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Pruritus Ani - Causes, Symptoms and Treatment

 

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Pruritus ani is a chronic itching of the skin around the anus. It is a symptom with many causes, but sometimes no obvious cause can be found. Pruritus ani is common, affecting up to 5% of the population, and occurs more often in men than women. Itching is the main symptom, often occurring after the bowels have opened. It may be bad enough to interfere with sleep. Sometimes the skin becomes sore after scratching, making it uncomfortable to open your bowels. Anal itching can be caused by irritating chemicals in the foods we eat, such as are found in spices, hot sauces, and peppers. It also can be caused by the irritation of frequent liquid stools, diarrhea, or escape of small amounts of stool. Other problems that can cause anal itching include pinworms, hemorrhoids, tears of the anal skin, and skin tags. Pruritus Ani causes an irresistible urge to scratch that may be most noticeable and bothersome at night or after bowel movements. The most common causes are excessive moisture and eating irritating foods.

Poor hygiene is rarely a cause of Pruritus Ani, but many patients start cleaning the anal region excessively to try and stop the itching. This usually makes the condition worse by damaging the skin and washing away protective natural oils. Pinworms can cause sever anal itching and should be thought of if several members of the family have this problem. One can see the worms by putting scotch tape over the area than looking at the tape.  This problem requires treatment by a physician. Pruritus ani is frequently stubborn and requires months of local medication and gentle skin care. If the cause is not found, some people need to continue their medication indefinitely, as the itching returns whenever they stop. The key to treatment is self care and the avoidance of predisposing factors. Keep the area clean, cool, and dry. You may use over-the-counter cortisone ointment or cream to control the itch. You should apply it three times a day and rub in gently until the medication disappears.

Causes of Pruritus ani

The root cause can be a condition such as haemorrhoids, a fissure, fistula or skin disease. Often, however, there is no obvious cause. Pruritus ani can be caused by irritating chemicals in the foods we eat, such as are found in spices, hot sauces, and peppers. It also can be caused by the irritation of frequent liquid stools, diarrhea, or escape of small amounts of stool. Other problems that can cause anal itching include pinworms, hemorrhoids, tears of the anal skin, and skin tags.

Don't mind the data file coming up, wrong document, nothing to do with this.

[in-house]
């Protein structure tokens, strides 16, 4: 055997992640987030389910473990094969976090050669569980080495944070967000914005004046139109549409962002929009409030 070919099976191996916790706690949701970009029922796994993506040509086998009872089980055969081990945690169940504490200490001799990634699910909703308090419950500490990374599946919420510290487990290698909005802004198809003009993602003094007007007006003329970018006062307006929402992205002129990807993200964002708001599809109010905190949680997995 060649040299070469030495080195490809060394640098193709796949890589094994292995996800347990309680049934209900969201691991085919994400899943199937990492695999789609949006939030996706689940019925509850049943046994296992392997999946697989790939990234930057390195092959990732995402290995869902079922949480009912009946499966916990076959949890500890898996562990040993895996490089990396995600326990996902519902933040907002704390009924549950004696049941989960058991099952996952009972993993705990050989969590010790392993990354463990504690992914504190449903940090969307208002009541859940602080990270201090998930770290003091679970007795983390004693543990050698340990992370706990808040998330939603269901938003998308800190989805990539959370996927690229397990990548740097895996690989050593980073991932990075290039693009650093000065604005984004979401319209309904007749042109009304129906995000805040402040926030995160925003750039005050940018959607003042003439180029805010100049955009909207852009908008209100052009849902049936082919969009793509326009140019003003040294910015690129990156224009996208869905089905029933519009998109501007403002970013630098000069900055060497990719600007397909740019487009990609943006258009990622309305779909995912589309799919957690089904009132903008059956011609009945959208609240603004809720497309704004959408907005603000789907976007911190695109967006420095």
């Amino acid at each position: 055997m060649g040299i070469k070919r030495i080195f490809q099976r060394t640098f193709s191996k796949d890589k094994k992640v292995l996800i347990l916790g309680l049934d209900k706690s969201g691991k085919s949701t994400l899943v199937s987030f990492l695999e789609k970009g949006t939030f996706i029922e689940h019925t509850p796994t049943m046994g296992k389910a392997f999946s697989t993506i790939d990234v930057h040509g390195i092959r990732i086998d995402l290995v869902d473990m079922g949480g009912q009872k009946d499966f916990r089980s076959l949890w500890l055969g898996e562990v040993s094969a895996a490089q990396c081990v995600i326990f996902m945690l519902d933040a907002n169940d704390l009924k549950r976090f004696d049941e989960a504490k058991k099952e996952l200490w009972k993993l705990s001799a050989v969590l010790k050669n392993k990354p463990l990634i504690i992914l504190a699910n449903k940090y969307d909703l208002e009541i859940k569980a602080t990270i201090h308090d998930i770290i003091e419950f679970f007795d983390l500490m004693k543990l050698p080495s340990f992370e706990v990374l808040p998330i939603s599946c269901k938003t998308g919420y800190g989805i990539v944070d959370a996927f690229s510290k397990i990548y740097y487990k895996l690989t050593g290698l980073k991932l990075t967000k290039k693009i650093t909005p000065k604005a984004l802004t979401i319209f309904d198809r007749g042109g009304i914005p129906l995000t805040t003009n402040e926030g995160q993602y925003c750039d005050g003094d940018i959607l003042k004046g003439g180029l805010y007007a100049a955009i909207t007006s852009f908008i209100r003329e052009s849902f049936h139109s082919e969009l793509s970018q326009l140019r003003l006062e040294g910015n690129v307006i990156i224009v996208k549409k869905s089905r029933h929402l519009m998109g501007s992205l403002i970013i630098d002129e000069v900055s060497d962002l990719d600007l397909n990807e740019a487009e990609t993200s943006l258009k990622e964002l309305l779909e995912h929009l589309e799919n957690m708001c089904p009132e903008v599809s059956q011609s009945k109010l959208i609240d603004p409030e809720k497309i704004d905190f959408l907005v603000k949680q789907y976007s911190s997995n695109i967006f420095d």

Common causes and risk factors of Pruritus ani:

  • Anal disease.
  • Vigorous use of toilet tissue.
  • Alcohol, coffee, tea and spicy foods make pruritus ani worse.
  • Scratching.
  • An allergy to something in contact with the skin.

Signs and Symptoms of Pruritus ani

The hallmark symptom is itching. On physical examination, the perianal area may appear normal, but excoriations from involuntary scratching can often be seen. Sometimes the skin becomes sore after scratching, making it uncomfortable to open your bowels. The skin around the anus may look inflamed and thickened, and show scratch marks. Small cracks may occur and these may feel painful and sensitive, and bleed.

Sign and symptoms may include the following :

  • Anal itching.
  • Redness of skin around the anus.
  • The itching is often intense and worse at night.
  • Chronic inflammation can occur.

Treatment for Pruritus ani

The key to treatment is self care and the avoidance of predisposing factors. Keep the area clean, cool, and dry. You may use over-the-counter cortisone ointment or cream to control the itch. Irritation of the anal skin needs to be reduced. It is impossible to eliminate it altogether because the stool continues to be in contact with the inflamed skin. Eat plenty of high fibre foods. Straining at stool causes cracks in the anus which are irritable and harbour bacteria. Antifungal creams can be used, but they promote excess moisture, which can cause itching. Oral antibiotics should be discontinued, if possible. Patients should not wear synthetic underwear or use perfumes or deodorizers on the perineum.

Treatment may include:

  • Eat plenty of high fibre foods (cereals, fruit and vegetables). Straining at stool causes cracks in the anus which are irritable and harbour bacteria.
  • Wash the anus in a bidet or a bucket of lukewarm water. Moistened tissues or soft toilet paper are next best. Use aqueous cream, mineral oil or other soap-free cleanser.
  • Applying topical remedies such as zinc oxide or hydrocortisone ointment on a regular schedule, or as needed, to help you avoid scratching.
  • The most effective local therapy is hydrocortisone cream. Usually, it is applied only at night, when itching occurs. Severe cases may require application several times a day.